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. Last Updated: 07/27/2016

Khanty-Mansiisk Mayor Investigated

admhmao.ruValery Sudeikin
Prosecutors in Khanty-Mansiisk are investigating Mayor Valery Sudeikin on suspicion of abuse of office, the latest in a series of crackdowns on mayors in recent months.

Sudeikin is suspected of illegally procuring a new apartment for a female resident, a spokeswoman for the Khanty-Mansiisk regional branch of the Investigative Committee, Yelena Skobeleva, said by telephone Monday.

In February 2005, Sudeikin resettled the woman in a municipal apartment building slated for demolition, Skobeleva said. He then ordered the building to be razed, meaning the woman received an apartment in a new building despite the fact that other residents were legally entitled to receive new apartments before she did, Skobeleva said.

"Sudeikin did it knowingly, and thus he deliberately violated rights of other citizens who were waiting in line for new apartments," she said.

The investigation was opened Thursday, though Sudeikin has not been formally charged. If charged and convicted, he could face up to seven years in prison.

A woman who answered the phone at Sudeikin's office refused to comment and referred all questions to the mayor's spokeswoman, Elvira Chekhunina. Repeated calls to Chekhunina's office went unanswered Monday afternoon.

Sudeikin was first elected mayor of Khanty-Mansiisk, capital of the Khanty-Mansiisk autonomous district, in June 2001 and re-elected in October.

The investigation is the latest in a string of legal crackdowns on mayors of large cities, which some analysts say is an attempt by the Kremlin and governors to instill greater loyalty in city bosses.

Arkhangelsk Mayor Alexander Donskoi is in custody awaiting trial on charges of illegal business activities.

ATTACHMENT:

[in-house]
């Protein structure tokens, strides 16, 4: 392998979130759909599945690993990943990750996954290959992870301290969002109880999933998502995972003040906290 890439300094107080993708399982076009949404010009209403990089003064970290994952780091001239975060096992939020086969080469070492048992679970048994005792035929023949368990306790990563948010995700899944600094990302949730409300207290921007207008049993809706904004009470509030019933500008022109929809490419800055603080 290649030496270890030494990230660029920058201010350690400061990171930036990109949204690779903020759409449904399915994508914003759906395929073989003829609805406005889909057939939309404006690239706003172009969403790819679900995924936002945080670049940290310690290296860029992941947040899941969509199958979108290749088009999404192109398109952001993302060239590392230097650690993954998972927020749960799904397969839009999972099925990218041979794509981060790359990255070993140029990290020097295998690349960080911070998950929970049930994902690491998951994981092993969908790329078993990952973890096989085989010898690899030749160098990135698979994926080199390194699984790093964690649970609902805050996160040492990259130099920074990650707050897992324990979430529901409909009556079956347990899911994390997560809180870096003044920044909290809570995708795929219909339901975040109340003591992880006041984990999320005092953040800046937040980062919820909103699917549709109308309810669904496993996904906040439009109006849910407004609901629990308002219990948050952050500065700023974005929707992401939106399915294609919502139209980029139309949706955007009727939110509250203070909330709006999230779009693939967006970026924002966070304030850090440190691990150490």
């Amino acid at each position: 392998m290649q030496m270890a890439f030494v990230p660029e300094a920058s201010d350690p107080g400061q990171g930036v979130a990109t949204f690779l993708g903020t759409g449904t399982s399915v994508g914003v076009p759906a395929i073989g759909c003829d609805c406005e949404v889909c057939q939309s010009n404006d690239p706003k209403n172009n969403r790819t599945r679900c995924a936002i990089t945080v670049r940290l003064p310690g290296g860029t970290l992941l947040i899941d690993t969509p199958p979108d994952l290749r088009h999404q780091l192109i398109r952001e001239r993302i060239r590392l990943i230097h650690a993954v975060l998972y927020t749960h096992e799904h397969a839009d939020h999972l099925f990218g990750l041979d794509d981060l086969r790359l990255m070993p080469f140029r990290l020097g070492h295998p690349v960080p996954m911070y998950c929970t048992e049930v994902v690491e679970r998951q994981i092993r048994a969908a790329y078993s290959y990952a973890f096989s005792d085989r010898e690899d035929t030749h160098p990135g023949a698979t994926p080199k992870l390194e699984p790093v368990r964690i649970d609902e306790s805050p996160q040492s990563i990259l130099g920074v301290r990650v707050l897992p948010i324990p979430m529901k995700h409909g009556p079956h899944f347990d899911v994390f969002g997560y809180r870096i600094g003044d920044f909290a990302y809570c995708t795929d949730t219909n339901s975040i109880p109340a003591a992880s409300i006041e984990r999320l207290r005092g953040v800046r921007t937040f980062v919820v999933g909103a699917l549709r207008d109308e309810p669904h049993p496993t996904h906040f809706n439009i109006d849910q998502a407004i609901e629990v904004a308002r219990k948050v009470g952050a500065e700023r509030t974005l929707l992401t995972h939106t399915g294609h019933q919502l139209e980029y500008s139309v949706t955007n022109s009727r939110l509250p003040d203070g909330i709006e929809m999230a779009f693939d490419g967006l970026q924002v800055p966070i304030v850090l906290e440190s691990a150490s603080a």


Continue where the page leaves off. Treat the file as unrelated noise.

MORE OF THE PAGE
In June, former Volgograd Mayor Yevgeny Ishchenko was sentenced to one year in prison for illegal business activities and released, having served his time while in custody.

Tolyatti Mayor Nikolai Utkin is awaiting trial on extortion charges.

Mayors' legal difficulties largely stem from conflicts with their respective governors, said Rostislav Turovsky, an analyst with the Agency for Regional Information, a Moscow think tank.

But the Kremlin could use the cases to justify canceling mayoral elections and appointing mayors instead, Turovsky said. The Kremlin canceled gubernatorial elections in late 2004, while mayors are still elected.

Lawmakers from the pro-Kremlin United Russia party last year unsuccessfully attempted to pass a law effectively canceling popular elections of mayors.

Khanty-Mansiisk regional prosecutors have been particularly zealous in their crackdown on mayors. On a single day in December, they opened 49 separate criminal cases against Vyacheslav Grigoryev, mayor of the town of Sovetsky. Grigoryev was sentenced to five years in April for fraud connected to distribution of city property.